What is k in your 'solution'? ...
What you have to do is taking the first derivative of f(x) and then let f'(x)=-1.
I have to ask since you posted this in the PreCalculus forum, do you know what this second equation means?
... if so, are you free to use the basic derivative rules, or are you required to find the derivative from first principles (the limit definition)?
I do have another question though. How did you get from: to
I do understand that the solution is the values of k where the discriminant is equal to 0.
I am having difficulties understanding the algebraic process in order to determine the discriminant.
I am doing this:
I get here and I am like, "OK, using the quadratic formula what terms in this equation are and so that I know how to set up the discriminant?" based on the commonly presented:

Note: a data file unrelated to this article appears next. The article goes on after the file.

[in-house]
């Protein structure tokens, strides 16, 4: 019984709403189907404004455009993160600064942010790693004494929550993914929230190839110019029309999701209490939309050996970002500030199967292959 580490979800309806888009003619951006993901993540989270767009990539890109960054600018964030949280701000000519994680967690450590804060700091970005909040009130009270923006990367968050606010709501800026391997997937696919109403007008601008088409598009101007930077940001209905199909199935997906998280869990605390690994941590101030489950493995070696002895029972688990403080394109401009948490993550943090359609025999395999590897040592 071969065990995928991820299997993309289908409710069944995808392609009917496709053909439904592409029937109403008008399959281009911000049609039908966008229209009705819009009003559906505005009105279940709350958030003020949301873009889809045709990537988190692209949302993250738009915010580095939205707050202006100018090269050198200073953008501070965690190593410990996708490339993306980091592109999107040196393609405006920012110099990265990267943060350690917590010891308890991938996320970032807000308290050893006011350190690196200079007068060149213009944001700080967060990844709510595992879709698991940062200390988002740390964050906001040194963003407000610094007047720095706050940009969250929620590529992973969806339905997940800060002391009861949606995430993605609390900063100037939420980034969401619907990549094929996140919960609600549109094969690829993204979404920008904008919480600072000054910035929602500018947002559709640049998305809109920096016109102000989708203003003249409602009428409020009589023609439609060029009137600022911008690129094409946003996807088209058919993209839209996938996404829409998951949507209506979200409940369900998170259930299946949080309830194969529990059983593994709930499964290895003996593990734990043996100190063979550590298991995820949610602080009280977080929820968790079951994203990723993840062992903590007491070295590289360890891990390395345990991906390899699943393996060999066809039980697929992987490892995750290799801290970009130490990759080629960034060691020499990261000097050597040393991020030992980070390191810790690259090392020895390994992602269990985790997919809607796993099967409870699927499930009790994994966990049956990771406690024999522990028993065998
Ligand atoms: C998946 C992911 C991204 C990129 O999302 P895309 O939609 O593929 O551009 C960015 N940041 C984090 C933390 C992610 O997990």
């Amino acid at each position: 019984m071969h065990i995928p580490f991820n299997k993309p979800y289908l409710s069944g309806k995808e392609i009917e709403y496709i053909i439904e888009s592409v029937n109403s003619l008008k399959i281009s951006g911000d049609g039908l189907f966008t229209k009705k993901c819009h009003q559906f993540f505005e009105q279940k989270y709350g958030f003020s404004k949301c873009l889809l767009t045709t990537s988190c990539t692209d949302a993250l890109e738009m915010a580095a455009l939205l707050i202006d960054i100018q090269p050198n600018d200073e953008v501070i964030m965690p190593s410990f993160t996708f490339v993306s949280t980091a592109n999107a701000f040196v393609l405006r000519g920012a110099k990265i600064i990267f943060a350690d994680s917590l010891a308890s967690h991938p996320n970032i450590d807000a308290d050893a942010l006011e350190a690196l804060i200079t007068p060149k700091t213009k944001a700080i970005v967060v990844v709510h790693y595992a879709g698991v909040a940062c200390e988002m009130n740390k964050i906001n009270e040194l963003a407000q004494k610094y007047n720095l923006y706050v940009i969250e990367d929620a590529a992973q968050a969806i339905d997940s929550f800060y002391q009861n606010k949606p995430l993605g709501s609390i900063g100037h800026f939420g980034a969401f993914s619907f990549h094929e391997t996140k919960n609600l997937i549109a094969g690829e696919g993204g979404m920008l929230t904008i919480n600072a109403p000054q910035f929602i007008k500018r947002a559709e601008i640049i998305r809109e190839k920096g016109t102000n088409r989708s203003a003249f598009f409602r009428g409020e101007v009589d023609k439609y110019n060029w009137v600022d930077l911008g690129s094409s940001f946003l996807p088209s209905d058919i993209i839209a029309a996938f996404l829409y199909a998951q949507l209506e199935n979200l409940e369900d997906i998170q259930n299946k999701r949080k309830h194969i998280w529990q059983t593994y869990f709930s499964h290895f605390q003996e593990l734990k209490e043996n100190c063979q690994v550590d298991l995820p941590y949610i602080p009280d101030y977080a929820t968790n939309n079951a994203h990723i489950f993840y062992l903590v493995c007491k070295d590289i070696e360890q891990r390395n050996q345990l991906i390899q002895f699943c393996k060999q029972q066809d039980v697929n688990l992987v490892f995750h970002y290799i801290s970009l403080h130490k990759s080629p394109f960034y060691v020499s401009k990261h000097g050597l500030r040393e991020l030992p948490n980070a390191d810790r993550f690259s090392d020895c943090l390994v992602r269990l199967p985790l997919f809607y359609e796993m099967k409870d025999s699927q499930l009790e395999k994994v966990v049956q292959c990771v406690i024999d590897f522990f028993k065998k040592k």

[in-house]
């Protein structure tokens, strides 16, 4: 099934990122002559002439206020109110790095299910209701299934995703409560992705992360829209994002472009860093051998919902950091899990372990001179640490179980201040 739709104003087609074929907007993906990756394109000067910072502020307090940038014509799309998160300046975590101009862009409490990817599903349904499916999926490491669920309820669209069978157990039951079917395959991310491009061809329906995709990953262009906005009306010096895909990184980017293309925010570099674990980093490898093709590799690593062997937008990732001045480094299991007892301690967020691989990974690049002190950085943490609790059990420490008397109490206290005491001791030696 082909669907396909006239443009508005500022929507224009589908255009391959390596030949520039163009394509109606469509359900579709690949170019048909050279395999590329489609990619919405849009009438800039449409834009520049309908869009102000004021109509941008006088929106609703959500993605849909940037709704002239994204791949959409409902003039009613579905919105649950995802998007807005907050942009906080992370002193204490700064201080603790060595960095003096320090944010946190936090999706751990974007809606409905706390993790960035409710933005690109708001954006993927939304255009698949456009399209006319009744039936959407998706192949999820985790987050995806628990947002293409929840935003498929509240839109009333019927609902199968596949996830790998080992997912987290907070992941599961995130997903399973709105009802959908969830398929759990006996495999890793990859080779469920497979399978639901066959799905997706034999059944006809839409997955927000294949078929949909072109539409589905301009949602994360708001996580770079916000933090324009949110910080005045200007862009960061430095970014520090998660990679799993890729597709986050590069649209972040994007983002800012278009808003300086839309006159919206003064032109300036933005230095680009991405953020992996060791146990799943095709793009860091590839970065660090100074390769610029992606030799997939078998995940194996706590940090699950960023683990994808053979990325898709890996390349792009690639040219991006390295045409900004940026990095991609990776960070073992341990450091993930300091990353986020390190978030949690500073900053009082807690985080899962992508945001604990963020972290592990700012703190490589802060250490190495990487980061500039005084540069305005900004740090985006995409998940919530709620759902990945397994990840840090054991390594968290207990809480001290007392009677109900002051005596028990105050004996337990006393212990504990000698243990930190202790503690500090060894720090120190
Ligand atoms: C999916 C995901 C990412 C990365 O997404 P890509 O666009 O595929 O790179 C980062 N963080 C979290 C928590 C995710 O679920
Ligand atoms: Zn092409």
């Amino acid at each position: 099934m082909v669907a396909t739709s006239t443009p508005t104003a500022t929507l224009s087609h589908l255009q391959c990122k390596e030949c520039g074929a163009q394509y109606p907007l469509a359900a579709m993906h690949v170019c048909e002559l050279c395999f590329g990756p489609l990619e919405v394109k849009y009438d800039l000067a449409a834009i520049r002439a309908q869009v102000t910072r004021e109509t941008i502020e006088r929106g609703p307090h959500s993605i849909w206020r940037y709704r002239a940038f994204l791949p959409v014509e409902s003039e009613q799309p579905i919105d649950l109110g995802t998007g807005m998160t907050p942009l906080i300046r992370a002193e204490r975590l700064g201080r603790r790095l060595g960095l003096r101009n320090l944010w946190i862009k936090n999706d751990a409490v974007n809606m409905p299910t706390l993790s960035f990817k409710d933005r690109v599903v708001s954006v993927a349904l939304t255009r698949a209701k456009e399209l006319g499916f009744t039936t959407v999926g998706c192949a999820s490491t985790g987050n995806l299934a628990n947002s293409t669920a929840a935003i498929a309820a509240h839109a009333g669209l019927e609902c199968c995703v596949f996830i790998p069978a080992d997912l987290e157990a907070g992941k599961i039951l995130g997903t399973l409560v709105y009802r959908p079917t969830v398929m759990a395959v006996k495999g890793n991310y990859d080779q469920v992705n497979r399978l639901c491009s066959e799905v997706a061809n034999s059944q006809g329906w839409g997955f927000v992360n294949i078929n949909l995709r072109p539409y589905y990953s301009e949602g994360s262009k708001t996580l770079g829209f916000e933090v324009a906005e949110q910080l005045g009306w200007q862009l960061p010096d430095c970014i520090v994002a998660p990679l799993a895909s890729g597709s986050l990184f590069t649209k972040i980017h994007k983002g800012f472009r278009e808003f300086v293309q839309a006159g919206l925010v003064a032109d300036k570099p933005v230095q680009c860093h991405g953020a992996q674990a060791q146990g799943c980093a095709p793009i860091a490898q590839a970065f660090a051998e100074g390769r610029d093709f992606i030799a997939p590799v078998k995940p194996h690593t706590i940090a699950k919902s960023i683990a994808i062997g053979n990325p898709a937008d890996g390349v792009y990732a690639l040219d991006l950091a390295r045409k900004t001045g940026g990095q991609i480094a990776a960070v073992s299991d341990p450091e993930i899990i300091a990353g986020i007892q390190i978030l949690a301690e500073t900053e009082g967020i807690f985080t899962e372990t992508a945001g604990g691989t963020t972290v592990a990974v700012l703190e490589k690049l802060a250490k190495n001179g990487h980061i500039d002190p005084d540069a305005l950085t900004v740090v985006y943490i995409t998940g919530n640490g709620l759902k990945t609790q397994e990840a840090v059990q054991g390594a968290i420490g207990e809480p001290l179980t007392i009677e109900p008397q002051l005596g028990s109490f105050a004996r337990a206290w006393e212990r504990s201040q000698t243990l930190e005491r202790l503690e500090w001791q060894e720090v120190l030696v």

(just to clarify what i am saying)
It is clear to me that must be based on what you have presented. But how does one exactly know that?
Algebraically, what steps are you taking?
Thanks in advance.
Should it not be: ?
Would not give ?
**EDIT: OK algebraically I see how it makes sense, but how did you know your were suppose to make that modification to correctly solve for K?**
And, in your original post, why were you able to divide the discriminant by 4? I thought the discriminant was simply:
[B] That's a question of definition: I've learned that the discriminant is the term under the root-sign (in Germany such a term is called radicand) if it determines different solutions of an equation (dicriminare is a Latin word which means to separate, to put apart)
So in my opinion the discriminant could be:
... or ...